Girard Park residents cry foul over city’s decision to seek its own ‘relief’ in a conniving neighbor’s lawsuit.
By Leslie Turk

Girard Park residents cry foul over city’s decision to seek its own ‘relief’ in a conniving neighbor’s lawsuit. By Leslie Turk

Girard Park residents’ ongoing battle with an unneighborly neighbor, attorney Jimmy Davidson, took an unexpected turn on Jan. 24 when a state district court judge ruled that if Davidson is successful in court, Lafayette Consolidated Government would be entitled to the same relief for property it owns in the area. That “relief,” as our Feb. 1 cover “Don’t Back Down” analyzed, is Davidson’s lawsuit against his neighbors to nullify a 1940 covenant that restricts Girard Park Drive frontage to residential use.

But those residents are asking the judge to nullify his judgment or grant a new trial, saying defendants in the original action were never served with the city’s intervention before the decision was rendered by District Judge John Trahan, nor were they served or given any notice that a hearing on the motion for judgment had been scheduled. “The first they thing they knew was a judgment had been signed,” says attorney Gary McGoffin, who has been hired by a group of Girard Park homeowners to help fight Davidson. What’s more, the residents claim, no evidence of any agreement of the involved property owners to terminate the covenant was presented to the court, and they say there is no proof as to the actual ownership of the property by LCG.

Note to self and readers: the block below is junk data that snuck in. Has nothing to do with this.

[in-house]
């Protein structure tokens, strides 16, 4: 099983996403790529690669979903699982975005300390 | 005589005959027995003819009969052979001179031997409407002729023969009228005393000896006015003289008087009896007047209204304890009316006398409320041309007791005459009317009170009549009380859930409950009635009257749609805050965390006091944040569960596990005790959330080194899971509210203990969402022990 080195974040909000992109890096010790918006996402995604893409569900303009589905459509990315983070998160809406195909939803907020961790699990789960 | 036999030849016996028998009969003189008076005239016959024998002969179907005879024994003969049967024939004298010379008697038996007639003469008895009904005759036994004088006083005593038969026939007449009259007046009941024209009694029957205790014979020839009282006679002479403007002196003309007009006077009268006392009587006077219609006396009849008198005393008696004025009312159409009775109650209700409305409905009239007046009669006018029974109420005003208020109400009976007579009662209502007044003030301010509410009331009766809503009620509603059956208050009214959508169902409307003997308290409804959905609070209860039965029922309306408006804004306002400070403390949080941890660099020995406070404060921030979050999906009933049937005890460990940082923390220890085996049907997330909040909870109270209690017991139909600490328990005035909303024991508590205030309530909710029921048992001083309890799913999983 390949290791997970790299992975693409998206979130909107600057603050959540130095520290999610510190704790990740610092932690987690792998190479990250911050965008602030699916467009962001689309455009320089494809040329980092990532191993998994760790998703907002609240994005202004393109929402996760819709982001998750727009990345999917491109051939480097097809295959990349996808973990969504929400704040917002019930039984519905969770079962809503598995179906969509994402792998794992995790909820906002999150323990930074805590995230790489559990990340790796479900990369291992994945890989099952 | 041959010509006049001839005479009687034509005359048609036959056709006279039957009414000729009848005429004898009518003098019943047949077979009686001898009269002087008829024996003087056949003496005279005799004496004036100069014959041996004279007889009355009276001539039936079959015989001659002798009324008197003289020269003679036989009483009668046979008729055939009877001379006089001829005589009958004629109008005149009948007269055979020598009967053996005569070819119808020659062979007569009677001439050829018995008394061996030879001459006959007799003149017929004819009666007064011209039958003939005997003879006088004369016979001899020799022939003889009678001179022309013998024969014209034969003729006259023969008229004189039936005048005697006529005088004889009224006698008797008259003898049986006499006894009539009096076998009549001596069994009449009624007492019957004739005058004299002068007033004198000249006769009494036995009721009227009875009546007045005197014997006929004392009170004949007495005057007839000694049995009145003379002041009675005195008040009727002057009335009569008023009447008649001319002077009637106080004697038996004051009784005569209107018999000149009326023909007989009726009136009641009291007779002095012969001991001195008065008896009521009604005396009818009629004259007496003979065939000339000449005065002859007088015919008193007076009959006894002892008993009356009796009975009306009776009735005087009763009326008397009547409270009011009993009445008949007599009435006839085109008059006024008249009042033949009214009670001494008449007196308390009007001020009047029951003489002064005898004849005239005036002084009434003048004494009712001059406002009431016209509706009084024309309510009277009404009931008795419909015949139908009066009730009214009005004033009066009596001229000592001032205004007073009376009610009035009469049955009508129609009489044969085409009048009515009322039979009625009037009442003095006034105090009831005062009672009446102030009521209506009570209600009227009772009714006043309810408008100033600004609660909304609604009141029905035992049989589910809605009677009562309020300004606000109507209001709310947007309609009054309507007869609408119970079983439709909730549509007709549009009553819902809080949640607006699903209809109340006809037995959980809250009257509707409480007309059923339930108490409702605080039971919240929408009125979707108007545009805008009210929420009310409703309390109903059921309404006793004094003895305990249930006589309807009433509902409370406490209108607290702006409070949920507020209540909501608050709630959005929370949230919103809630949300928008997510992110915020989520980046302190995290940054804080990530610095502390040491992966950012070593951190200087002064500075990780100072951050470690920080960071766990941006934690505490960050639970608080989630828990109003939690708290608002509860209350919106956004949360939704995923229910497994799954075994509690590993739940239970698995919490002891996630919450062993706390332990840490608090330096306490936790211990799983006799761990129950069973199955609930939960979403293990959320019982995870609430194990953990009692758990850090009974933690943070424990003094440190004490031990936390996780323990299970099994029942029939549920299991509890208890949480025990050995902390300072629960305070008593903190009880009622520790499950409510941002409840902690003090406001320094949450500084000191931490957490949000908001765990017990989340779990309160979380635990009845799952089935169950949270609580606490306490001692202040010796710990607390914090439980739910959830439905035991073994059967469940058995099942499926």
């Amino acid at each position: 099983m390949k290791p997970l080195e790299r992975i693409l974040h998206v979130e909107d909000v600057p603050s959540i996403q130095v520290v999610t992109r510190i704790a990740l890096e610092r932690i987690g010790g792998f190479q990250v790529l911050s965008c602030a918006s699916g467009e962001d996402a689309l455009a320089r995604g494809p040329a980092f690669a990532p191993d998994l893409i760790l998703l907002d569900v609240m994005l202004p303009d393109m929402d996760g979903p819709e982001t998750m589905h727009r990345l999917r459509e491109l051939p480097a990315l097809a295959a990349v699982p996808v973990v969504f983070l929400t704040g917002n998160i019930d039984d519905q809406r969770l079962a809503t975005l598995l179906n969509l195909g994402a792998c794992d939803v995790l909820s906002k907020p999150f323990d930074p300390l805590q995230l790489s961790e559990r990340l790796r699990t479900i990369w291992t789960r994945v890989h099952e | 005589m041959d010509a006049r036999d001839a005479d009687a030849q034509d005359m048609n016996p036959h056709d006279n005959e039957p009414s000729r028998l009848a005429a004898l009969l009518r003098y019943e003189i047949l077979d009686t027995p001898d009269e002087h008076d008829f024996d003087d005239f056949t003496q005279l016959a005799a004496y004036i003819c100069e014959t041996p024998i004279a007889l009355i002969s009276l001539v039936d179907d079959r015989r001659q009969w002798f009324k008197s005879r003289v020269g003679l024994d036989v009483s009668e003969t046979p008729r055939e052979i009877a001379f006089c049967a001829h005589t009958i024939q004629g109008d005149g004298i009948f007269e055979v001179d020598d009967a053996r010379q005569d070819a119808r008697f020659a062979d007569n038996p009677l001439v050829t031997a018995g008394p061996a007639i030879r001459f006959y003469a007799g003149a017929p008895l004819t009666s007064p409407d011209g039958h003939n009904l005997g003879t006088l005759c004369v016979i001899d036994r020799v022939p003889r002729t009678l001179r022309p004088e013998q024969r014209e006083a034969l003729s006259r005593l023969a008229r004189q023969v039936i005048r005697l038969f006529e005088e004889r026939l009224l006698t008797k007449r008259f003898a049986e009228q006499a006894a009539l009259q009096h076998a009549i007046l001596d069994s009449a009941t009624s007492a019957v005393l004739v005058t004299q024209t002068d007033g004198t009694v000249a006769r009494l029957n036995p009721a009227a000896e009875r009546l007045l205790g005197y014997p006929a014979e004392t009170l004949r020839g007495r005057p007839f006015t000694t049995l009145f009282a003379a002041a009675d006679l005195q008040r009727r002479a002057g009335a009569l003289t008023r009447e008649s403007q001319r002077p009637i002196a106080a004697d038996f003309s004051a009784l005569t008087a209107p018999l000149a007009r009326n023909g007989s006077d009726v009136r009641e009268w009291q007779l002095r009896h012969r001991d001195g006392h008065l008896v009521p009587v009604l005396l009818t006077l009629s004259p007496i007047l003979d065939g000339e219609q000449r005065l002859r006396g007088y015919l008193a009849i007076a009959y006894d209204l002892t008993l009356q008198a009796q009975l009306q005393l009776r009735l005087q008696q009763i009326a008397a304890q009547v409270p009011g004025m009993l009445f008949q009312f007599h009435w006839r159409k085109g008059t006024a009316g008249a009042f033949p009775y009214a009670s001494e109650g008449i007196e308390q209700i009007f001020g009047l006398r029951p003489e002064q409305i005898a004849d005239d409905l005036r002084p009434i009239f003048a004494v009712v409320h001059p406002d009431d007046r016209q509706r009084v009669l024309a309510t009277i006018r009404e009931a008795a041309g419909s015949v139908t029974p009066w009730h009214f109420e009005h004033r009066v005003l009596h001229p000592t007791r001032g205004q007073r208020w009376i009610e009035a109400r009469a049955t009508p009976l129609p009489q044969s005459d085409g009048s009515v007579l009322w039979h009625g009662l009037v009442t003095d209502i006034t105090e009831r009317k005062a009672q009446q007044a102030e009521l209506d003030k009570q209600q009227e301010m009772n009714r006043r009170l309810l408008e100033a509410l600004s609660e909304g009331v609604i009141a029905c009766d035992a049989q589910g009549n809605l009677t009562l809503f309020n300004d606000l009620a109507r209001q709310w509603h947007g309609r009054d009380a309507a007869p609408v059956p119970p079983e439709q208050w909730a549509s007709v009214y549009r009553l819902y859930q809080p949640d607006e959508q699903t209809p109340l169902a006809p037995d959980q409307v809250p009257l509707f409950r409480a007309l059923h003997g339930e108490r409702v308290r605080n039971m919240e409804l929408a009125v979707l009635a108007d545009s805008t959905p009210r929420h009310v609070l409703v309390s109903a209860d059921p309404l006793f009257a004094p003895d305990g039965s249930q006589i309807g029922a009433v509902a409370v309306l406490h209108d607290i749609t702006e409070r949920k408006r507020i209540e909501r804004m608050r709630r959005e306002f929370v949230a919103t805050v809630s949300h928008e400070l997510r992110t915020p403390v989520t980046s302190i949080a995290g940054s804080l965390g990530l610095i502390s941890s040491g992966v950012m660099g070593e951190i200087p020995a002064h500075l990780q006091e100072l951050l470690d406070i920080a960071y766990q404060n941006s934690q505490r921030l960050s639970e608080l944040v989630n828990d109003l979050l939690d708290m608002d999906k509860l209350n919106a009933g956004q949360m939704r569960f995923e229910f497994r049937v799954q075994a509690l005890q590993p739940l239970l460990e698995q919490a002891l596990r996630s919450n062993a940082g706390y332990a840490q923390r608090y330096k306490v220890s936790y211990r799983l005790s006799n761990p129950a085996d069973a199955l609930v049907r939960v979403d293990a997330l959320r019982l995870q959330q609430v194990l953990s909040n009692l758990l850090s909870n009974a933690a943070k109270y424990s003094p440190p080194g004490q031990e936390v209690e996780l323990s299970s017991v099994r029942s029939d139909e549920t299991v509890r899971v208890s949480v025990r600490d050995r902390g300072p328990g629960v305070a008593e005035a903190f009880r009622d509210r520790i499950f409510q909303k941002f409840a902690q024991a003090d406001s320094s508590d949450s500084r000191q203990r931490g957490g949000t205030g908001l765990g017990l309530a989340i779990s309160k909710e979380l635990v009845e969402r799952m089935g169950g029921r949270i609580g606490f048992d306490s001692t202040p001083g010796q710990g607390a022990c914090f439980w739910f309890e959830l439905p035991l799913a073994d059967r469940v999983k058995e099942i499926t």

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“We simply took advantage of [Davidson’s] suit to give us more options on the planetarium site,” City-Parish President Joey Durel says of government’s decision to intervene in the controversial lawsuit involving the Girard Park neighborhood.
“This building, as I understand it, can be nothing but a museum, period.”


LCG maintains that two of its properties, the former planetarium site and Heymann Memorial Park, are both part of the covenant in question. In Davidson’s effort to void the covenant and sell his 4.1 acres at Girard Park and Hospital drives at their highest commercial value, he has been gathering support from affected residents since the mid-1990s and claims to now have releases from owners of 50 percent-plus of the total acreage encumbered by the covenant. It appears that there are roughly 50 acres affected.

Residents opposed to Davidson’s lawsuit — he named 19 of his neighbors as defendants — fear that voiding the covenant will lead to more commercial intrusion in their historic residential setting. McGoffin is confident his clients can win in court, noting in part that Davidson has yet to present a plat to account for all the property encumbered by the act. Because of that, it’s unclear whether Davidson has the support he needs.

In a separate legal filing fighting Davidson’s effort to void the covenant, a group of Girard Park residents is asking the court to force Davidson to prove how much acreage is affected and that he has the required support among those property owners.

A hearing on the neighborhood’s motions is set for March 5 at 10 a.m.